The historic visit July 24 by President Barack Obama to the University of Central Missouri to tout the university’s partnership with metro area businesses, Metropolitan Community College and the Lee’s Summit R-7 School District was met with unbridled enthusiasm by most of the nearly dozen-and-a-half students enrolled in the program at Summit Technology Academy in Lee’s Summit.
After hours of waiting for the President’s arrival, Missouri Innovation Campus enrollees talked about the landmark event, the first ever visit from a sitting president to the campus in Warrensburg.
“I think it’s great that Obama is taking the time to come out and support us and the UCM campus and the MIC program,” said Max Ostrander, a senior-to-be at Lee’s Summit West High School and a participant in MIC. “It means a lot for I think all of us for him showing his support and acknowledging us.”
In his nearly 30-minute speech on the state of the economy, Obama did in fact acknowledge the MIC program, a collaborative effort between UCM, MCC, the R-7 school district and their business partners – Cerner Corporation and Saint Luke’s Health Systems among them.
“Here at Central Missouri, you are a laboratory for this kind of innovation,” the President said to a supportive crowd. “Everybody is now working together to equip students with better skills, allow them to graduate faster with less debt and with the certainty of being able to get a job at the other end. That’s a recipe for success over the long term.
“We’ve got students at Summit Technology Academy beginning to accrue credits towards an associate’s degree while they are still in high school, which means they can come here (to UCM) and earn a bachelor’s degree in two years and graduate debt free. And because the community college (MCC) and industries are involved, students are making a quicker decision about the industries that are going to create jobs…that is exactly the kind of innovation we need when it comes to college costs. I want the entire country to notice it.”
The national spotlight that shined on the MIC program was not lost on administrators from the R-7 school district or MCC.
“It’s a great day for the school district,” said David McGehee, superintendent for the R-7 district. “The Summit Technology kids are doing amazing things in this program and I couldn’t be prouder. It’s a great day for the Lee’s Summit R-7 School District.”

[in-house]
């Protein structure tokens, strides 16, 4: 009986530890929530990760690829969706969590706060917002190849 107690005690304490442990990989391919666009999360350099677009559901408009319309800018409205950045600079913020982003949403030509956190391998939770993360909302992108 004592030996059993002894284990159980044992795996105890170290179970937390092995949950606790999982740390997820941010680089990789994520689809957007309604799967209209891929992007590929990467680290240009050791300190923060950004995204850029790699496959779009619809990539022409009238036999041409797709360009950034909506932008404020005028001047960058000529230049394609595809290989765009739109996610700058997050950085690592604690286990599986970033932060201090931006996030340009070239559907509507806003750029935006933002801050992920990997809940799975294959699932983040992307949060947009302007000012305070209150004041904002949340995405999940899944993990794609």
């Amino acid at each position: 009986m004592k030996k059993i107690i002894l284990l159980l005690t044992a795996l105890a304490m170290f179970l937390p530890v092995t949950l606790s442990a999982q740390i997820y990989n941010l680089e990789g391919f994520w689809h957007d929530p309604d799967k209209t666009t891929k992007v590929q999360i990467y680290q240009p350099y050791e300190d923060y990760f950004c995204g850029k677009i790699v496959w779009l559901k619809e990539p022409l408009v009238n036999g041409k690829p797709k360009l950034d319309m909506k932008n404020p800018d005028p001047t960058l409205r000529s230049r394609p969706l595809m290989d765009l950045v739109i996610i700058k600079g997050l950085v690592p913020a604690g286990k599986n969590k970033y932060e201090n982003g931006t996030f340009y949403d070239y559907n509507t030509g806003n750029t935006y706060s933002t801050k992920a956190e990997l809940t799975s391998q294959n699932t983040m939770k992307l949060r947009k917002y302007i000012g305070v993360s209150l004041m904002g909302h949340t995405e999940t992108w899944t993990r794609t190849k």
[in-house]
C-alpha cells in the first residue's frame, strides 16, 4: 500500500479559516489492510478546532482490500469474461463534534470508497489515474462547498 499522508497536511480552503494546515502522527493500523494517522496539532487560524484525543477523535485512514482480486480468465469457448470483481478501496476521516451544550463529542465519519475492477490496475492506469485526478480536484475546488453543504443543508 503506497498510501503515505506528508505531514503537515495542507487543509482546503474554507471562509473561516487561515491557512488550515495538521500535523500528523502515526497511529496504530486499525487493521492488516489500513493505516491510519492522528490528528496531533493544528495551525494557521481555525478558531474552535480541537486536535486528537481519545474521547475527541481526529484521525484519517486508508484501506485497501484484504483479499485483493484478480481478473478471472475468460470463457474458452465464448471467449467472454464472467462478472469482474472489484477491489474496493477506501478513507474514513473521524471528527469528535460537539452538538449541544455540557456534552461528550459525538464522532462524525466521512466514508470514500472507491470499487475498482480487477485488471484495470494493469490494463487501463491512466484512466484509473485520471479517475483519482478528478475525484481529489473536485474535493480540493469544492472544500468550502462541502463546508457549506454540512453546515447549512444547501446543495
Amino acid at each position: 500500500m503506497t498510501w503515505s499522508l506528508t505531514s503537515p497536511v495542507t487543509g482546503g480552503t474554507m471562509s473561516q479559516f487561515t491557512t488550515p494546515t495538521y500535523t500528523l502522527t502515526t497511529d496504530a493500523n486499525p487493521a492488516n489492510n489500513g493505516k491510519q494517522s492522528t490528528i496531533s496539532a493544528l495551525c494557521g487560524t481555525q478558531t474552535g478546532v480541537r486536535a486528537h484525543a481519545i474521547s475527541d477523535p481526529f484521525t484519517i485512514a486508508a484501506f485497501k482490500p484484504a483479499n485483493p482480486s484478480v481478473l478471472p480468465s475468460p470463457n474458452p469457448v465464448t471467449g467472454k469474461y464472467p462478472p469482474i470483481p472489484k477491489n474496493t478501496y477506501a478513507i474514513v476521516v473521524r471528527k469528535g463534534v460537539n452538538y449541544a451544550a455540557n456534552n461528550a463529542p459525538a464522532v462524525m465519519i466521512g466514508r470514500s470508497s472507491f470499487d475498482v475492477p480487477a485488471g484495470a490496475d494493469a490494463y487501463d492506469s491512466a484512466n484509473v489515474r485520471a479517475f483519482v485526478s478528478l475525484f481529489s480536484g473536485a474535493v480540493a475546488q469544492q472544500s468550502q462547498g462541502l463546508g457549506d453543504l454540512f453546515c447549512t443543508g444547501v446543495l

“We’re really excited to hear the President comment on the Missouri Innovation Campus and Summit Technology Academy,” added Don Andrews, the district’s assistant superintendent for secondary instruction. “We think it’s doing great things for kids and it could really be a model for other universities and school districts. We really don’t know of any program like it in the country and I think that is partly why it drew the attention of the White House.”
MCC Chancellor Mark James said: “Anytime that you get the President of the United States talking about something that you are working on is a pretty big deal in our view. We’re ecstatic to learn what we are doing with the Missouri Innovation Campus got on the President’s radar and impressed him enough that he came here to talk about it.”
New MCC-Longview President Kirk Nooks added: “This partnership with UCM is one of the shining examples of collaboration within a state. Just the fact that the President has acknowledged that, it’s incumbent on us now to take this further.”
Before Obama departed he again praised the collaborative effort of the MIC program.
“I want other colleges to take a look at what’s being done here,” he said. “I’ve asked my team to shake the trees all across the country for some of the best ideas out there for keeping college costs down so that middle class students, working class students, poor kids who have the drive and wherewithal and want to get a good college education, they can get it without basically mortgaging their entire future. We can make this happen.”
Of the President’s visit, outgoing Lee’s Summit North High School senior and MIC participant Kevin Schulmeister summed it up by saying: “It (was) very cool.”